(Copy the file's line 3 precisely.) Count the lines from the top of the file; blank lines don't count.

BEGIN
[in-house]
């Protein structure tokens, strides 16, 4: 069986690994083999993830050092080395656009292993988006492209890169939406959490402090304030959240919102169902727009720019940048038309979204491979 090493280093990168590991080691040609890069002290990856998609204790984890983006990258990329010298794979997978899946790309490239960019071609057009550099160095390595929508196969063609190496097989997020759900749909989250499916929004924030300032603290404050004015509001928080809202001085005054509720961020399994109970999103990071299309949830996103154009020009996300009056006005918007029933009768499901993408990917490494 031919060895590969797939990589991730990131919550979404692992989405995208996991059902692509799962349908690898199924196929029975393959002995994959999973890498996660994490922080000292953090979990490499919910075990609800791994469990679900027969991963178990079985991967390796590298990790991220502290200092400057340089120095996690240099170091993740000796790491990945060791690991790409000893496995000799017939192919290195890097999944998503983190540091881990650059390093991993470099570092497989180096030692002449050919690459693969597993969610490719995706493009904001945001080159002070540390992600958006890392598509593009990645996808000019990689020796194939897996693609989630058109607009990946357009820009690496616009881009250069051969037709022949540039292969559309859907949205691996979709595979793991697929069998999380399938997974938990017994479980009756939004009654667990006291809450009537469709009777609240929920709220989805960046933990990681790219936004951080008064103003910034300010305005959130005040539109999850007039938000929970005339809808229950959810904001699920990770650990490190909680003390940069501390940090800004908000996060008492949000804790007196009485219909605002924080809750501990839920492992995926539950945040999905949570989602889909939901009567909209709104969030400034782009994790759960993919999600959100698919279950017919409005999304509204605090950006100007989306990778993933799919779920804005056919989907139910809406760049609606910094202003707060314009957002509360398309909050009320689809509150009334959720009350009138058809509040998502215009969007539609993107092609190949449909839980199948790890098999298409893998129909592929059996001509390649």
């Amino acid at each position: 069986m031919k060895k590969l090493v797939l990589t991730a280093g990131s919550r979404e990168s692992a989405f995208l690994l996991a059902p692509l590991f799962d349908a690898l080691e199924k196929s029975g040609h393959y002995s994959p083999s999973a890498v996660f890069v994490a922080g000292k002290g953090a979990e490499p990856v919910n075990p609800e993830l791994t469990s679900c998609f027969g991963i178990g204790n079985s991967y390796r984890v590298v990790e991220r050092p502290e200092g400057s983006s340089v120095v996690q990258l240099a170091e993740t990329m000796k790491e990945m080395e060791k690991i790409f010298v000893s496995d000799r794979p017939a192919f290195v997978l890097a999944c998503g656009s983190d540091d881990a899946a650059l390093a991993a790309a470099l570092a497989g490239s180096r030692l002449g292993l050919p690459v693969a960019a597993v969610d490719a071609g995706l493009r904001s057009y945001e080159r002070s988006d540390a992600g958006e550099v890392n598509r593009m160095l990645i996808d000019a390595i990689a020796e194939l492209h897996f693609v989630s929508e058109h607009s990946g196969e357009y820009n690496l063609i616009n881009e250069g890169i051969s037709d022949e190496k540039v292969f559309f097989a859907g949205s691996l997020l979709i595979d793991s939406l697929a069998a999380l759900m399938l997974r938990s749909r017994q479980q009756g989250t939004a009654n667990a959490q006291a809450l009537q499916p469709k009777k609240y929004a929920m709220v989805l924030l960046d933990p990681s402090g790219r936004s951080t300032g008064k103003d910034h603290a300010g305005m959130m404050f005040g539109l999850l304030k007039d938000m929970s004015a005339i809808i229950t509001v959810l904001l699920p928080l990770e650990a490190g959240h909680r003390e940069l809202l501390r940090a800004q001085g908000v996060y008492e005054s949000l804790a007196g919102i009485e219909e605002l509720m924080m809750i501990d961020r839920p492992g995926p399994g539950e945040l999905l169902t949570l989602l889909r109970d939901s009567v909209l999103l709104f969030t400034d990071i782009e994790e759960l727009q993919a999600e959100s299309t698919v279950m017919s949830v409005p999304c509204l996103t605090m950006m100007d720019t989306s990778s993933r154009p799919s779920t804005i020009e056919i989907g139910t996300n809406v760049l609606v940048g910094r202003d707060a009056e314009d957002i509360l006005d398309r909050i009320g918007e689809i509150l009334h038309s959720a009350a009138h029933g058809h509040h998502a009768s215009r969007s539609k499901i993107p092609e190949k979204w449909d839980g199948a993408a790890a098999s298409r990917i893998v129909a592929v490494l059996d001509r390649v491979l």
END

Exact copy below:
């Amino acid at each position: 069986m031919k060895k590969l090493v797939l990589t991730a280093g990131s919550r979404e990168s692992a989405f995208l690994l996991a059902p692509l590991f799962d349908a690898l080691e199924k196929s029975g040609h393959y002995s994959p083999s999973a890498v996660f890069v994490a922080g000292k002290g953090a979990e490499p990856v919910n075990p609800e993830l791994t469990s679900c998609f027969g991963i178990g204790n079985s991967y390796r984890v590298v990790e991220r050092p502290e200092g400057s983006s340089v120095v996690q990258l240099a170091e993740t990329m000796k790491e990945m080395e060791k690991i790409f010298v000893s496995d000799r794979p017939a192919f290195v997978l890097a999944c998503g656009s983190d540091d881990a899946a650059l390093a991993a790309a470099l570092a497989g490239s180096r030692l002449g292993l050919p690459v693969a960019a597993v969610d490719a071609g995706l493009r904001s057009y945001e080159r002070s988006d540390a992600g958006e550099v890392n598509r593009m160095l990645i996808d000019a390595i990689a020796e194939l492209h897996f693609v989630s929508e058109h607009s990946g196969e357009y820009n690496l063609i616009n881009e250069g890169i051969s037709d022949e190496k540039v292969f559309f097989a859907g949205s691996l997020l979709i595979d793991s939406l697929a069998a999380l759900m399938l997974r938990s749909r017994q479980q009756g989250t939004a009654n667990a959490q006291a809450l009537q499916p469709k009777k609240y929004a929920m709220v989805l924030l960046d933990p990681s402090g790219r936004s951080t300032g008064k103003d910034h603290a300010g305005m959130m404050f005040g539109l999850l304030k007039d938000m929970s004015a005339i809808i229950t509001v959810l904001l699920p928080l990770e650990a490190g959240h909680r003390e940069l809202l501390r940090a800004q001085g908000v996060y008492e005054s949000l804790a007196g919102i009485e219909e605002l509720m924080m809750i501990d961020r839920p492992g995926p399994g539950e945040l999905l169902t949570l989602l889909r109970d939901s009567v909209l999103l709104f969030t400034d990071i782009e994790e759960l727009q993919a999600e959100s299309t698919v279950m017919s949830v409005p999304c509204l996103t605090m950006m100007d720019t989306s990778s993933r154009p799919s779920t804005i020009e056919i989907g139910t996300n809406v760049l609606v940048g910094r202003d707060a009056e314009d957002i509360l006005d398309r909050i009320g918007e689809i509150l009334h038309s959720a009350a009138h029933g058809h509040h998502a009768s215009r969007s539609k499901i993107p092609e190949k979204w449909d839980g199948a993408a790890a098999s298409r990917i893998v129909a592929v490494l059996d001509r390649v491979l």